Any Prebuilt Soil Sifting Screen with ¼ inch hardware mesh.

1 Box Screen (portable)

1 Shaker Screen (larger)
Both ¼ inch hardware mesh

1 or 2 Buckets for soil

Two 5-gallon sturdy Buckets with handles.

Several 5-gallon sturdy buckets with handles

2 Tape Measurers

2 Folding Rulers (metric)
1 Long Pull-Tape (metric)

1 Tape Measurer
2 Folding Rulers
2 Long Pull-Tapes

Metric, English and Engineering

Plastic, Ziplock, or Paper Sandwich Bags (for artifacts)

Boxes of different sized Ziplock Bags (sandwich, quart, gallon) with write-on surfaces

Special 3mil or 4mil Ziplock Bags with write-on surfaces in a variety of sizes.

Permanent Markers, Pens, and Pencils

2 Sharpie Permanent Markers,
2 Mechanical pencils
1 Ballpoint Pen

Box of Sharpies,
both Fine and Regular Point
Box of Mechanical Pencils
Ballpoint Pens

Clipboard (or similar writing surface)


Aluminum Storage Clipboard

Graph Paper (could print some)

Millimeter ruled graph paper

Millimeter ruled graph paper

At least 10 meters / yards of strong string

Large Spool of Nylon String

Large Spools of Brightly Colored Nylon String

Work Gloves

Work Gloves

Light form-fitting work gloves

AND heavy leather work gloves

6-10 Large Nails, Bolts, or Spikes (or be able to fashion stakes from other common materials)

Pack of 20-Penny or 40-Penny 5-inch or longer nails, or similar metal spikes.

Pack of 20-Penny or 40-Penny 5-inch or longer nails, plus Datum Spikes and 2 or more Chaining Pins

1 String Level (bubble level)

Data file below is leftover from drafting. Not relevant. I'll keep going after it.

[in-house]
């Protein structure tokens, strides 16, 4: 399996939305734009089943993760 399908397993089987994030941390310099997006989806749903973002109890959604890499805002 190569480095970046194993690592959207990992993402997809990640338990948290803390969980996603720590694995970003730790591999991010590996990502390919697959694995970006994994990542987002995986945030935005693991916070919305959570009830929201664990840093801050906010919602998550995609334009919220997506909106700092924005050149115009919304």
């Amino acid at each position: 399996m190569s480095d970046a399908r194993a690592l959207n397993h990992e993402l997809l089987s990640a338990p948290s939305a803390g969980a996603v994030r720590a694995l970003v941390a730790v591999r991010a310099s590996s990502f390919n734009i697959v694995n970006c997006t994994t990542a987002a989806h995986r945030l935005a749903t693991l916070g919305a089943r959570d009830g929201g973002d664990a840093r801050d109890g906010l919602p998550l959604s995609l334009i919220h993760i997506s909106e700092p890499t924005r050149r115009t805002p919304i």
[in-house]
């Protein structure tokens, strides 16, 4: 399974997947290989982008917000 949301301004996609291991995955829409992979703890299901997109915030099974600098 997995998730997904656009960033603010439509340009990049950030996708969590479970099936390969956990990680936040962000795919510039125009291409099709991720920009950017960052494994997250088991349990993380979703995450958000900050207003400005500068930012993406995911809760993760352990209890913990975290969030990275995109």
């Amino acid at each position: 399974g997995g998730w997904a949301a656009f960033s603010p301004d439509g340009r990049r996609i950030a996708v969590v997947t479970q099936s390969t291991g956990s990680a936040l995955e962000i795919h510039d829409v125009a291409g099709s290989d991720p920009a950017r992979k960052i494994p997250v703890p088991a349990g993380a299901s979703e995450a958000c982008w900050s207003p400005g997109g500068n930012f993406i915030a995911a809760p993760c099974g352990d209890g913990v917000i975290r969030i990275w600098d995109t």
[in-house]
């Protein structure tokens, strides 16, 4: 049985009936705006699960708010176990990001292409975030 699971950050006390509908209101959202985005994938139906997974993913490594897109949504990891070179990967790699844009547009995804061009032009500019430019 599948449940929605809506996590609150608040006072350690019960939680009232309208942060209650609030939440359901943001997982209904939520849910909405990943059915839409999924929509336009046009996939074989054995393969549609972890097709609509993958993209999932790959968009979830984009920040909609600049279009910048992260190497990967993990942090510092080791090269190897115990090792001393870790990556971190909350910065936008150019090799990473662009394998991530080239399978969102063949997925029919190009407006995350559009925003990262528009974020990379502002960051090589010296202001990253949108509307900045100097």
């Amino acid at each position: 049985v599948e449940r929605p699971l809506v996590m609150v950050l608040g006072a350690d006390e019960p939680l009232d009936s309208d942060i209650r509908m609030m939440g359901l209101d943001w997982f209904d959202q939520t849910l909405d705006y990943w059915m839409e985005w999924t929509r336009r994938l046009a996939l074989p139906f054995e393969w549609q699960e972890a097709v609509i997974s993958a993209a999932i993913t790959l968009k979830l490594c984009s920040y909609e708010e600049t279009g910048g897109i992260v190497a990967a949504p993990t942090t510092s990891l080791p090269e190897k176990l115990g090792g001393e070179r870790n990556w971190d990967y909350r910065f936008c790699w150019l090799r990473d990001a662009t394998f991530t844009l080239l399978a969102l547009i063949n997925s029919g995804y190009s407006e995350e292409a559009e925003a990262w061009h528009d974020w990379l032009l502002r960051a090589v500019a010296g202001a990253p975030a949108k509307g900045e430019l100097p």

1 String Level (bubble level)

2 or more String Levels

Compass (cell phone app ok)

Magnetic Compass

Sighting Compass and/or Pocket Transit

Hand Brush and Dust Pan (like you use to pick up broken glass)

Sturdy Hand Brush and very sturdy Dust Pan (the dust pan will receive heavy use)

Hand Wisk Broom (natural straw), and very sturdy Dust Pan

Plastic tarp OR plastic sheeting OR a large piece of plywood to cover the excavations at night and during rain

Heavy-duty plastic tarp to cover excavations at night and during rain

Heavy-duty plastic tarp AND plastic sheeting AND a large piece of plywood to cover the excavations at night and during rain


Pin Flags (may not be necessary for backyard excavations)

Many Packs of Pin Flags


Flagging Tape (may not be necessary for backyard excavations)

Many Assorted Colors of Bright Flagging Tape (Pink, Orange, Red, Yellow)


Registration is open until May 18th. Students should sign up for Summer Session 1.


For students of Hood College and its partners in Frederick, MD, there is a $500 tuition per credit hour.

Art 370 Tuition:                 3 Credit Hours                   $1,500
Art 370 & 380 Tuition:    6 Credit Hours                   $3,000

For students outside of Hood College, there is a $1,180 tuition per credit hour.

Art 370 Tuition:                 3 Credit Hours                   $3,540
Art 370 & 380 Tuition:    6 Credit Hours                   $7,080

You may choose to Audit the class for no credit, providing you interactive access to all of the online materials and zoom sessions without any grading requirements. The tuition for auditing this class is $585 per credit hour.

Art 370 Audit:                 no academic credit          $1,755

There is a $195 registration fee per semester for Hood College.

For more information on Hood College summer school, please visit:

For more information on the Department of Art and Archaeology at Hood College, please visit: